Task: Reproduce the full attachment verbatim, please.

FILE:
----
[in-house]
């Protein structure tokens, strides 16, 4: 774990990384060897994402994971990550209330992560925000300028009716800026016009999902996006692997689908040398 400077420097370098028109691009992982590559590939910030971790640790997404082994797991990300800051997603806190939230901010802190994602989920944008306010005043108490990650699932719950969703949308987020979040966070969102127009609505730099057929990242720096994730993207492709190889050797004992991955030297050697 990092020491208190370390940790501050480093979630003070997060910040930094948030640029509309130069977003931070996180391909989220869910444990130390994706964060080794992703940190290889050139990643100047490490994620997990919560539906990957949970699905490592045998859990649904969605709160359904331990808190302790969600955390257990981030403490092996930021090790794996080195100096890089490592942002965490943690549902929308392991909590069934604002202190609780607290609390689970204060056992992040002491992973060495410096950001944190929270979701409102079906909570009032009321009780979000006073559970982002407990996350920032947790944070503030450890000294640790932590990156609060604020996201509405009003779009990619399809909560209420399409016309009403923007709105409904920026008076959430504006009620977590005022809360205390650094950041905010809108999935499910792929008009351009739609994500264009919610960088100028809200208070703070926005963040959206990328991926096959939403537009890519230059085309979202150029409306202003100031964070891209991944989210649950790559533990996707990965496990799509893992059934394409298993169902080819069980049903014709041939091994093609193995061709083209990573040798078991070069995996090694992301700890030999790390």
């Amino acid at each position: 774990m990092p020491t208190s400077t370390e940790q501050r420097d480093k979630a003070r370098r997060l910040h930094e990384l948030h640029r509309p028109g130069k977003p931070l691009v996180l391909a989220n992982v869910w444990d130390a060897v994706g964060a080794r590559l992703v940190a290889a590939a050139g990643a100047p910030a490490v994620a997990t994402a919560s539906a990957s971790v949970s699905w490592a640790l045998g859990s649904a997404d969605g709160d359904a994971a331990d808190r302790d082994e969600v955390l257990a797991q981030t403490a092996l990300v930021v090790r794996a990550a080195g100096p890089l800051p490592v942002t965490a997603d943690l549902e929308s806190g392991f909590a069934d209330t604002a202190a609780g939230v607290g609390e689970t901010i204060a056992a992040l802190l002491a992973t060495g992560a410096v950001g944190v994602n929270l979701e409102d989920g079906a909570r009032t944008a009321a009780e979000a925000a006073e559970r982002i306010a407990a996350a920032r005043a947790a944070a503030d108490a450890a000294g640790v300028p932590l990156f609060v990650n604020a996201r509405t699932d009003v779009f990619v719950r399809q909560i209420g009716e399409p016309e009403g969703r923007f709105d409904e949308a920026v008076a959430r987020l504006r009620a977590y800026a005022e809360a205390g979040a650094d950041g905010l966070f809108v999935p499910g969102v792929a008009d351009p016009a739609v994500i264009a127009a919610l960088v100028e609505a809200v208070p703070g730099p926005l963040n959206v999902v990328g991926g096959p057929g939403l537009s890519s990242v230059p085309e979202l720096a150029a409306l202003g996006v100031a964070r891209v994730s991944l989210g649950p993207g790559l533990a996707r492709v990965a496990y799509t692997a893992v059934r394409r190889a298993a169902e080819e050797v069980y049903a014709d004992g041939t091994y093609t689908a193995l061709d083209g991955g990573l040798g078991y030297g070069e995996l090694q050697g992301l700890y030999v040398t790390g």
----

[in-house]
């Protein structure tokens, strides 16, 4: 774990990384060897994402994971990550209330992560925000300028009716800026016009999902996006692997689908040398 400077420097370098028109691009992982590559590939910030971790640790997404082994797991990300800051997603806190939230901010802190994602989920944008306010005043108490990650699932719950969703949308987020979040966070969102127009609505730099057929990242720096994730993207492709190889050797004992991955030297050697 990092020491208190370390940790501050480093979630003070997060910040930094948030640029509309130069977003931070996180391909989220869910444990130390994706964060080794992703940190290889050139990643100047490490994620997990919560539906990957949970699905490592045998859990649904969605709160359904331990808190302790969600955390257990981030403490092996930021090790794996080195100096890089490592942002965490943690549902929308392991909590069934604002202190609780607290609390689970204060056992992040002491992973060495410096950001944190929270979701409102079906909570009032009321009780979000006073559970982002407990996350920032947790944070503030450890000294640790932590990156609060604020996201509405009003779009990619399809909560209420399409016309009403923007709105409904920026008076959430504006009620977590005022809360205390650094950041905010809108999935499910792929008009351009739609994500264009919610960088100028809200208070703070926005963040959206990328991926096959939403537009890519230059085309979202150029409306202003100031964070891209991944989210649950790559533990996707990965496990799509893992059934394409298993169902080819069980049903014709041939091994093609193995061709083209990573040798078991070069995996090694992301700890030999790390």
């Amino acid at each position: 774990m990092p020491t208190s400077t370390e940790q501050r420097d480093k979630a003070r370098r997060l910040h930094e990384l948030h640029r509309p028109g130069k977003p931070l691009v996180l391909a989220n992982v869910w444990d130390a060897v994706g964060a080794r590559l992703v940190a290889a590939a050139g990643a100047p910030a490490v994620a997990t994402a919560s539906a990957s971790v949970s699905w490592a640790l045998g859990s649904a997404d969605g709160d359904a994971a331990d808190r302790d082994e969600v955390l257990a797991q981030t403490a092996l990300v930021v090790r794996a990550a080195g100096p890089l800051p490592v942002t965490a997603d943690l549902e929308s806190g392991f909590a069934d209330t604002a202190a609780g939230v607290g609390e689970t901010i204060a056992a992040l802190l002491a992973t060495g992560a410096v950001g944190v994602n929270l979701e409102d989920g079906a909570r009032t944008a009321a009780e979000a925000a006073e559970r982002i306010a407990a996350a920032r005043a947790a944070a503030d108490a450890a000294g640790v300028p932590l990156f609060v990650n604020a996201r509405t699932d009003v779009f990619v719950r399809q909560i209420g009716e399409p016309e009403g969703r923007f709105d409904e949308a920026v008076a959430r987020l504006r009620a977590y800026a005022e809360a205390g979040a650094d950041g905010l966070f809108v999935p499910g969102v792929a008009d351009p016009a739609v994500i264009a127009a919610l960088v100028e609505a809200v208070p703070g730099p926005l963040n959206v999902v990328g991926g096959p057929g939403l537009s890519s990242v230059p085309e979202l720096a150029a409306l202003g996006v100031a964070r891209v994730s991944l989210g649950p993207g790559l533990a996707r492709v990965a496990y799509t692997a893992v059934r394409r190889a298993a169902e080819e050797v069980y049903a014709d004992g041939t091994y093609t689908a193995l061709d083209g991955g990573l040798g078991y030297g070069e995996l090694q050697g992301l700890y030999v040398t790390g």